George Irving Bell

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George Irving Bell
Born (1926-08-04)4 August 1926
Evanston, Illinois
Residence United States
Nationality US
Fields Theoretical Physics
Alma mater Harvard University (B.S. Physics)
Cornell University (Ph.D. Theoretical Physics)
Doctoral advisor Cyril Domb
Known for Human Genome Project
For other people named George Bell, see George Bell (disambiguation).

George Irving Bell (August 4, 1926 – May 28, 2000) was an American physicist,[1] biologist and mountaineer, and a grandson of John Joseph Seerley.[2] He died from complications of leukemia after surgery.[3]

Education[edit]

Bell received a bachelor's degree in physics from Harvard University in 1947. He studied theoretical physics with Hans Bethe at Cornell University, obtaining his doctorate in 1951.[4]

Physics[edit]

Immediately after receiving his PhD, Bell came to the Los Alamos Scientific Laboratory and joined the "T Division." At the time, this division was primarily occupied in the design of the first thermonuclear weapon. Bell contributed by solving problems of neutron transport.[4]

Such problems are also crucial in the design and analysis of nuclear reactors, so it was natural that Bell became a leading expert on the physics of reactors. He co-authored the book Nuclear Reactor Theory[5] with Samuel Glasstone.[4]

Biology[edit]

Bell's interests turned to biology in the 1960s, creating quantitative models in immunology. He headed the Theoretical Biology and Biophysics group at Los Alamos from 1974 to 1990.[4] He also worked on mathematical models in biophysics.[3] In 1988, he became the founding director of the Center for Human Genome Studies, which became a major participant in the Human Genome Project. He was director for only one year (simultaneously acting as the head of T Division and the group leader for the Theoretical Biology and Biophysics group), and retired from Los Alamos in 1990.[3] He continued to work as an associate of the laboratory until September 1999.[4]

Bell was the author of over 100 research papers, and the co-editor of Theoretical Immunology (1978) and Computers and DNA (1989; ISBN 0-201-51505-9).[3]

Mountaineering[edit]

Bell was an avid and accomplished mountaineer and participated in some of the most notable American expeditions of the 1950s and 1960s. His first climbs were during his high school years, in the Tetons, and he was an active participant in the Harvard Mountaineering Club. In the 1940s, he made first ascents of four peaks in the area around Mount Waddington in the Coast Range of British Columbia, on an HMC expedition. During this period, he also climbed in the Tetons, the Wind River Range, and the Cascades.[6]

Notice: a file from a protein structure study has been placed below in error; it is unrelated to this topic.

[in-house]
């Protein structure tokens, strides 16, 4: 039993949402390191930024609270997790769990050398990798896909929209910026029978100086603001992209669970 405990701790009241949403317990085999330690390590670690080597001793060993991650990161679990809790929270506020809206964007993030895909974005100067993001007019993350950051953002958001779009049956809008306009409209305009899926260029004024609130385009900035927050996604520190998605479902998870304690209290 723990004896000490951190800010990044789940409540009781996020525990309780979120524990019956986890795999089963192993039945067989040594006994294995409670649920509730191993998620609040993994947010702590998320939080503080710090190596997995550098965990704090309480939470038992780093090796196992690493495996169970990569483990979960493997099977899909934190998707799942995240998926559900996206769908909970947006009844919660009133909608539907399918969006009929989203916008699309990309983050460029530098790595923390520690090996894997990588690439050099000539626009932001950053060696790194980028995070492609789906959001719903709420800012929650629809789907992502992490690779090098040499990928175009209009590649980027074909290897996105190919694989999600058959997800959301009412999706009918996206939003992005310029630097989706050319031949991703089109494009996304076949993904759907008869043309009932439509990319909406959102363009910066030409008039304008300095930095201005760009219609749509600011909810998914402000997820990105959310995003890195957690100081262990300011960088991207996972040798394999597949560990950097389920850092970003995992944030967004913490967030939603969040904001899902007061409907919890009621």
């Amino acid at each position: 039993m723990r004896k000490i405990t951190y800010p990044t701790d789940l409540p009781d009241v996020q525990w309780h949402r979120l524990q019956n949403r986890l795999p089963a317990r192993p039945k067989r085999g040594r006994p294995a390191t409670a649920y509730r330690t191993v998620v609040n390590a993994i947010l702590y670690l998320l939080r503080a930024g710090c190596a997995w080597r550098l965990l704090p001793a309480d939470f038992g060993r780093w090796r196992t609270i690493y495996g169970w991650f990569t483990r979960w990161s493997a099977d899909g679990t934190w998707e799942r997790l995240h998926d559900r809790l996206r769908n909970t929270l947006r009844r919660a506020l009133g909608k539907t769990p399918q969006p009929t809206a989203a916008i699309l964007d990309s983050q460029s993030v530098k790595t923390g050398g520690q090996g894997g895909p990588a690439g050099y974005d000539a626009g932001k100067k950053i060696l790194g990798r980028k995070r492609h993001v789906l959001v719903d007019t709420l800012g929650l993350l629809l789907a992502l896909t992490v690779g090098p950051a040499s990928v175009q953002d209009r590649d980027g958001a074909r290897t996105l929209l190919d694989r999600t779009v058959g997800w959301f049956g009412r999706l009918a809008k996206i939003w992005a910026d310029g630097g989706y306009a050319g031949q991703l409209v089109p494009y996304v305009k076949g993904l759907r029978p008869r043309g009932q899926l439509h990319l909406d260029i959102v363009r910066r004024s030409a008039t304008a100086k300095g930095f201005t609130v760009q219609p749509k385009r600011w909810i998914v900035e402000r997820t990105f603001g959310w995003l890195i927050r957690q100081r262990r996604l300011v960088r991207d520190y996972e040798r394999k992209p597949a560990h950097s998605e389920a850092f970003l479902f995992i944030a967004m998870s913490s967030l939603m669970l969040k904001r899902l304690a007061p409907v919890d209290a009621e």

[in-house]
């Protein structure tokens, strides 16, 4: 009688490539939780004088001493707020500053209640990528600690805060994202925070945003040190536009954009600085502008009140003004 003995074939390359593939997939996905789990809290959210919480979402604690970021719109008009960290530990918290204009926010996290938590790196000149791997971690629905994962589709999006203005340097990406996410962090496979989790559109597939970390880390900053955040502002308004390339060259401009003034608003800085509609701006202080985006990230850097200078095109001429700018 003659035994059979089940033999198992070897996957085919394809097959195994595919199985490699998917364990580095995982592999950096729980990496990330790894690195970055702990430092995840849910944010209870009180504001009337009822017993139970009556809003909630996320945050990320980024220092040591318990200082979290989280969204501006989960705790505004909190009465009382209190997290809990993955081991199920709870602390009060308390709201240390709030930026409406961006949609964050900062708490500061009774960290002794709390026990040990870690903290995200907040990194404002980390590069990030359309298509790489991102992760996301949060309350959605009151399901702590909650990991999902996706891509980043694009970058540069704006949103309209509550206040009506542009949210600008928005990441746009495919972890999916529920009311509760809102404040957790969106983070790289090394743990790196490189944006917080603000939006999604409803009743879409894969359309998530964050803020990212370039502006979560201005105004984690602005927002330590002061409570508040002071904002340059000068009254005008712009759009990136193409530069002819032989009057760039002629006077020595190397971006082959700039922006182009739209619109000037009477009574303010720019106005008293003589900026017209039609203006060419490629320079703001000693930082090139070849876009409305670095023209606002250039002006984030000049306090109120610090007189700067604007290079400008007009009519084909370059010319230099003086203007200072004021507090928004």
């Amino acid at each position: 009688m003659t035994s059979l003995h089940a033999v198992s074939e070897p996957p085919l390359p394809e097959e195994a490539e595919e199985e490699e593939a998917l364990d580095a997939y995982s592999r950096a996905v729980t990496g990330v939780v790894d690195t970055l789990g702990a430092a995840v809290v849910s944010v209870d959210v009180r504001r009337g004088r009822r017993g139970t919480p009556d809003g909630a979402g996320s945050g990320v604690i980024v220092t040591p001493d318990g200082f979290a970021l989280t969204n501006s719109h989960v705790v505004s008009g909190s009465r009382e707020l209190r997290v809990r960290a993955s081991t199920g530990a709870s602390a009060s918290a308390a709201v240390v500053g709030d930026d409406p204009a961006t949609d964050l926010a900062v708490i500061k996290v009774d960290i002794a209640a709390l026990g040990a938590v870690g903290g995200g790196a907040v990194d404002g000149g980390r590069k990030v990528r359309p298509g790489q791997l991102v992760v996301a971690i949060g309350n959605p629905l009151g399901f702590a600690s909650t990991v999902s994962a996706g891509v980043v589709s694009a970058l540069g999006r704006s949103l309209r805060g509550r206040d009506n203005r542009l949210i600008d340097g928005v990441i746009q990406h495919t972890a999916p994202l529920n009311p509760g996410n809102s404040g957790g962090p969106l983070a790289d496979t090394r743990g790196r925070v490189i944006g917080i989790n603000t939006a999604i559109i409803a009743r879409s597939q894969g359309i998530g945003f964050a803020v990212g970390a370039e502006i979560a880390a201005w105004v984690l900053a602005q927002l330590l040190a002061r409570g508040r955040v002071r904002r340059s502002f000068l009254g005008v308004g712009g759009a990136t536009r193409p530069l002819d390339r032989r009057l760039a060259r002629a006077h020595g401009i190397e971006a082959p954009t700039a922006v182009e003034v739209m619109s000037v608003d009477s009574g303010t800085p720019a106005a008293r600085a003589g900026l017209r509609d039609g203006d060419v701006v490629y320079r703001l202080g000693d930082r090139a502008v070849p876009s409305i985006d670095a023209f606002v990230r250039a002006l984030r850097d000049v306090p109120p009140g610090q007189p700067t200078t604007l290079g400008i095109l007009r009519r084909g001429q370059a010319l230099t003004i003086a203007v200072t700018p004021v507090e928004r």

Bell then moved to more significant objectives, organizing the expedition in 1950 that made the first ascent of Yerupajá, 21,769 feet (6,635 m), in the Waywash mountain range of Peru, one of the most difficult and dangerous peaks in the Andes. Bell did not make the summit, but reached an altitude of 20,600 ft (6,300 m). He returned to Peru in 1952 to make the first ascent of another steep and difficult peak of the Peruvian Andes, Sallqantay in the Willkapampa mountain range. He made two significant return trips to Peru in 1954 and 1956.[6]

Bell also climbed in the Karakoram of Pakistan, participating in two very notable expeditions. In 1953, Bell took part in the Third American Karakoram Expedition to K2 and was one of five climbers who fell on during a failed attempt of the first ascent of the peak. Their fall was arrested by Pete Schoening in one of the great feats of mountaineering. Bell went on several more Himalayan expeditions and made the first ascent of Masherbrum, the 22nd highest peak in the world, in 1960.[6]

Bell's son, also named George, is also a climber.

References[edit]

  1. ^ Perelson, Alan S.; Goldstein, Byron (April 2001). "Obituary: George Irving Bell". Physics Today 54 (4): 85–86. Bibcode:2001PhT....54d..85P. doi:10.1063/1.1372123. 
  2. ^ Descendants of John Seerley, George Larson II, 2010-07-04
  3. ^ a b c d "George Irving Bell, 73, Leader In Studies of Genome" (obituary), New York Times, June 18, 2000, Section 1, p. 32.
  4. ^ a b c d e Los Alamos National Lab News
  5. ^ Nuclear Reactor Theory, Robert E. Krieger Publishing, 1985. See Physics of Nuclear Reactors at RPI
  6. ^ a b c In Memoriam section of the American Alpine Journal, 2001

External links[edit]